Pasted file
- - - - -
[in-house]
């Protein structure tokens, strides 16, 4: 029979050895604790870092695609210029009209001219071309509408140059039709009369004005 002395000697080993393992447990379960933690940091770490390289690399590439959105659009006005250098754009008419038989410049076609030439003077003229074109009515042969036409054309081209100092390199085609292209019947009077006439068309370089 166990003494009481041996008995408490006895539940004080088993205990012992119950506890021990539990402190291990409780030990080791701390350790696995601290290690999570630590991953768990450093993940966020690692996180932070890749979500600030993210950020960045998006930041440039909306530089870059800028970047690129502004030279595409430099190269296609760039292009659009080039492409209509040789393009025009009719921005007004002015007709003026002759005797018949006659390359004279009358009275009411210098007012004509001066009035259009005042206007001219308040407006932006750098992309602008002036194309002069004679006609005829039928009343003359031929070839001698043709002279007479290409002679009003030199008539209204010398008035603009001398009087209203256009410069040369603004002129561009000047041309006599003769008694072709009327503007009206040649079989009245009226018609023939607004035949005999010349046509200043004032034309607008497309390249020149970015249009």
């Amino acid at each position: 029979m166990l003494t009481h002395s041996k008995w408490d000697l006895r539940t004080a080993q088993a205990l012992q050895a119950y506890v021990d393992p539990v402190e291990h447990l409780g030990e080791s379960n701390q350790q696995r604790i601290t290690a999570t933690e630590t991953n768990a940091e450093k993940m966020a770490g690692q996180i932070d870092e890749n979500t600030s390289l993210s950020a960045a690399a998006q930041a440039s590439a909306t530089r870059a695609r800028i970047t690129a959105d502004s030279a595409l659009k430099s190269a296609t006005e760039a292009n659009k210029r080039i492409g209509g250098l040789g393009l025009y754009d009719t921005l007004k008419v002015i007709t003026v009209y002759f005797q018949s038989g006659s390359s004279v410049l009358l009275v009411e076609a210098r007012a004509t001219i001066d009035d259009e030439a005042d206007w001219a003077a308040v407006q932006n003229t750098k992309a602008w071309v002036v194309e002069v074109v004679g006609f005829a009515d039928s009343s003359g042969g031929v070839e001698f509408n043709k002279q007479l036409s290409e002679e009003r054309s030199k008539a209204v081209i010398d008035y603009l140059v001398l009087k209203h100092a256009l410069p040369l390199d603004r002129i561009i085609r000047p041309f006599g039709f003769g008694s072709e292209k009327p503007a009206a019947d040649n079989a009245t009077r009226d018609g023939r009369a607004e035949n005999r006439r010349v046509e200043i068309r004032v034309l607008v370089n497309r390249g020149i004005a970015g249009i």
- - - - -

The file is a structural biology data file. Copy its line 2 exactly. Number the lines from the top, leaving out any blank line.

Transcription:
């Protein structure tokens, strides 16, 4: 029979050895604790870092695609210029009209001219071309509408140059039709009369004005 002395000697080993393992447990379960933690940091770490390289690399590439959105659009006005250098754009008419038989410049076609030439003077003229074109009515042969036409054309081209100092390199085609292209019947009077006439068309370089 166990003494009481041996008995408490006895539940004080088993205990012992119950506890021990539990402190291990409780030990080791701390350790696995601290290690999570630590991953768990450093993940966020690692996180932070890749979500600030993210950020960045998006930041440039909306530089870059800028970047690129502004030279595409430099190269296609760039292009659009080039492409209509040789393009025009009719921005007004002015007709003026002759005797018949006659390359004279009358009275009411210098007012004509001066009035259009005042206007001219308040407006932006750098992309602008002036194309002069004679006609005829039928009343003359031929070839001698043709002279007479290409002679009003030199008539209204010398008035603009001398009087209203256009410069040369603004002129561009000047041309006599003769008694072709009327503007009206040649079989009245009226018609023939607004035949005999010349046509200043004032034309607008497309390249020149970015249009």